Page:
Every kid I’ve ever babysat draws pictures and, regardless of scene, puts a perfectly round sun with wavy rays in the corner. Ask him why, and he’ll tell you it’s there. Remind him he can’t really see it, doesn’t really notice it when he’s looking at houses or cars or people lined up with crayon grins and he’ll be puzzled. He draws it because it is there and to hide it is to miss something important.
If you smile, people like you more. It’s proven. It’s true, but sometimes when I’m smiling, I kind of hate myself for it. I’ve come to create for myself a great distinction between “cheerfulness” and “joyfulness.” I used to get called cheerful a lot. I was trying out church, trying to make friends and blend in and find some peace for my soul, but all I managed to do was to learn to hide behind a “cheerful” disposition and a friendly smile, and, yes, that’s my fault, but churches are engineered around cheerfulness. Wow, that was one hell of a run on, but I had to get it all out fast so I could say it. I learned that the more I hid, not just sadness, but insecurity, anger, annoyance, grumpiness even actual caring love for another human being that real feeling that someone else matters to me behind a toothy grin and an awkward, plastic hug, the more deeply I felt those things.
It’s like cleaning a house. I’ve explained before how much I hate cleaning, how it leaves me feeling rattled and unproductive. I love to have a clean house, but, unfortunately or fortunately (however you look at it), I enjoy writing, reading, analyzing bad tv, and staring at a spot in the yard for hours, thinking about history and the universe and all of time colluding together in this space, dancing like dust in sunlight, to influence an idea. Cheerfulness is the exact opposite of that exquisite nothingness. Cheerfulness is scrubbing a stove until my hands are raw and the enamel is eaten away because something is irritating me, and I am unwilling to admit to myself that the thing that irritates is that cleanliness and not thoughtfulness is next to Godliness.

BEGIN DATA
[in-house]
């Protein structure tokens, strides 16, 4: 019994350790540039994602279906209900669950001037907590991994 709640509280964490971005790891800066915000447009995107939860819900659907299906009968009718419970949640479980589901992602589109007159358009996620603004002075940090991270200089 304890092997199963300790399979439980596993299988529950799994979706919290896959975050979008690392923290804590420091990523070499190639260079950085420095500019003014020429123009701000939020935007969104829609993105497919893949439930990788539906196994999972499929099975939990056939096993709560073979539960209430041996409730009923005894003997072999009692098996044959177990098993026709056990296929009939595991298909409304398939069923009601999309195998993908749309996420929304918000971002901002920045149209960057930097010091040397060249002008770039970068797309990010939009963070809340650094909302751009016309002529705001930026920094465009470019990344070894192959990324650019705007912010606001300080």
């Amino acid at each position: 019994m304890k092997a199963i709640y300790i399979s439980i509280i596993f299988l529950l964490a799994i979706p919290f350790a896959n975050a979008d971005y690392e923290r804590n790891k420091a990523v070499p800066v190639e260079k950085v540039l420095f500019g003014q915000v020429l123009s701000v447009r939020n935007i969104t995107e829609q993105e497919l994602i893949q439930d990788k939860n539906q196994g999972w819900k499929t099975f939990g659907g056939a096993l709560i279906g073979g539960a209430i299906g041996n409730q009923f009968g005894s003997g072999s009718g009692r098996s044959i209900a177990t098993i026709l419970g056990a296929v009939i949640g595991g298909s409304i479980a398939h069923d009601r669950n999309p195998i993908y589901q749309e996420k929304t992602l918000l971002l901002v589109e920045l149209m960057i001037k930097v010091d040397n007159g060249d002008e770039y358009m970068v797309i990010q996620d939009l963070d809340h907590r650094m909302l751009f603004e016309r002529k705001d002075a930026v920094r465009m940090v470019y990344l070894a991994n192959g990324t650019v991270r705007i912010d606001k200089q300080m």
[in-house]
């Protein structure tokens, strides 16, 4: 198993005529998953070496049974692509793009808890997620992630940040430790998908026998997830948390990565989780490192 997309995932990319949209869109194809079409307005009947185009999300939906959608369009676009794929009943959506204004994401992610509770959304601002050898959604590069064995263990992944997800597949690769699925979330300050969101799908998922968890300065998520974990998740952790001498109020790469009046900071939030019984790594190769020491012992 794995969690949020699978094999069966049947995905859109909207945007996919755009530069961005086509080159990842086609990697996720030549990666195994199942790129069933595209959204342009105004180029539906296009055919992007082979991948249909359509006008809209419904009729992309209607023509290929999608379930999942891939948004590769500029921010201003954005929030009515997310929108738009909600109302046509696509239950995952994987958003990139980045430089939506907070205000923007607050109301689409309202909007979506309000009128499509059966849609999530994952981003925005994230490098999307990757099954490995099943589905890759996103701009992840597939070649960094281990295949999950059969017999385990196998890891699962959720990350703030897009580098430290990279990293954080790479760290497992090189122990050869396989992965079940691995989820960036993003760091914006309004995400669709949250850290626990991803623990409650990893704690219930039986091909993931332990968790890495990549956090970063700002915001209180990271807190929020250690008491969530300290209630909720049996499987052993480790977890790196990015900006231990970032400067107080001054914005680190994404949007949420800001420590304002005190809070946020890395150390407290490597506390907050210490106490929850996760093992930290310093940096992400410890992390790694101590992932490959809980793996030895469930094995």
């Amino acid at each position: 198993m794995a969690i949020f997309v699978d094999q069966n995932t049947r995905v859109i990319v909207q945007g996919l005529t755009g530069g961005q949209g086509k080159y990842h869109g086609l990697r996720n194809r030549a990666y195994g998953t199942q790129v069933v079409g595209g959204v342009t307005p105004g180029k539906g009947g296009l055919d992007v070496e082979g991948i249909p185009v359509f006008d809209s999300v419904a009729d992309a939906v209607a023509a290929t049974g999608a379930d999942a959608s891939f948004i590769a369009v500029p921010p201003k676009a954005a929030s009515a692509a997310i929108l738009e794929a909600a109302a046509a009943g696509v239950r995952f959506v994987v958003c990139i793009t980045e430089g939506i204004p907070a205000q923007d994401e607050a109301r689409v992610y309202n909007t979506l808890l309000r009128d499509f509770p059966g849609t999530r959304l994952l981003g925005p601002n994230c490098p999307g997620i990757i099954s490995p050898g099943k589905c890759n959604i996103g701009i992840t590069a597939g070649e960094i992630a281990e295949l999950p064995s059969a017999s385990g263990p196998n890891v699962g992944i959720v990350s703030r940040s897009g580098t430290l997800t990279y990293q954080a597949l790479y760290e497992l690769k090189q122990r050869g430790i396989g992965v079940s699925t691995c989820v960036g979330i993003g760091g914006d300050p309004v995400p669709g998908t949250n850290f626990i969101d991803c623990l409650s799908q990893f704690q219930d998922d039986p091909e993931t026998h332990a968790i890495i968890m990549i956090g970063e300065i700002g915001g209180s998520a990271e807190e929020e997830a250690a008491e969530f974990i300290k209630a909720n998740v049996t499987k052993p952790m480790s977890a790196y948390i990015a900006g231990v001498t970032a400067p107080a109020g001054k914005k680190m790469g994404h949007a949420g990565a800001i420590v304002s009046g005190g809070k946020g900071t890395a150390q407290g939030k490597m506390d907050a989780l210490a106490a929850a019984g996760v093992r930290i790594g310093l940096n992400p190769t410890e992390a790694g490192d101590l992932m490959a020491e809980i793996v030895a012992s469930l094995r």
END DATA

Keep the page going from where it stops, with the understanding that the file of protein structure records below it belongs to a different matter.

Joyfulness, in my definition, is the inexplicable calm that comes over me in odd moments. I’m not going to be able to explain it well here. Every bit of fiction and poem I’ve ever scribbled is an attempt to put it in words, but I’ll try here. It’s sorrow and warmth all wrapped up together in the sacrosanct lightness of knowing beyond doubt, even in just a nanosecond, that thousands of years of love, fear, and survival have created each of us to live and die on this planet, at this time, in these circumstances. It’s the oxymoron of the autonomous obligation to live a life that matters to us, each of us, alone.
I’ve not entirely thrown off the yoke of cheer. In fact, that might be impossible, but I have learned, through hardship and the realization that I am not always (or even often) an honest representation of the hurricane of human emotion raging underneath my skin, that I want to embrace honesty and openness, even when to do so is to incur criticism. I remind myself that I don’t always have to be nice at the cost of my conscience or my well-being because the life I want is not as a servant to everyone. I am allowed to let my spaces get absolutely hoarders-disgusting one day and then turn around and craft one tiny beautiful tableau the next. It is within my rights to tell people to go away, or no, or I care about you.
I want to share a recurring dream I’ve had for the past two weeks. In it, I am energy present at the birth of the sun. You are too, everyone I’ve ever met is here. Everyone is energy. There is a massive sound, but we don’t hear it. We feel it, and it rattles through us like a shiver, giving us shape and form as we rush toward the source and then, glowing so hot I can only see all the colors of the light spectrum, we become the sun. Then, moving toward Earth, we light it, warm it, and watch as life begins to sprout up and take form. And then (keep in mind, this is a dream, not accurate science) I am born to die over and over, becoming a blossom on a tree or a spore caught in the wind. Each time, each becoming feels just like becoming the sun. And in this dream, I feel wholly joyful, for I am part of the life cycle and the life cycle itself, occasionally harnessed energy, made of stardust.
I share the dream because I think that it is probably the closest I’ve come to understanding joy, other than deciding that it is the opposite of cheer. Joy kills earnestness, that sticky sweet sentimentalism that coats our greeting cards and self-help books, and makes room for honesty. What, after all, is more honest than the killing and necessary light of the sun?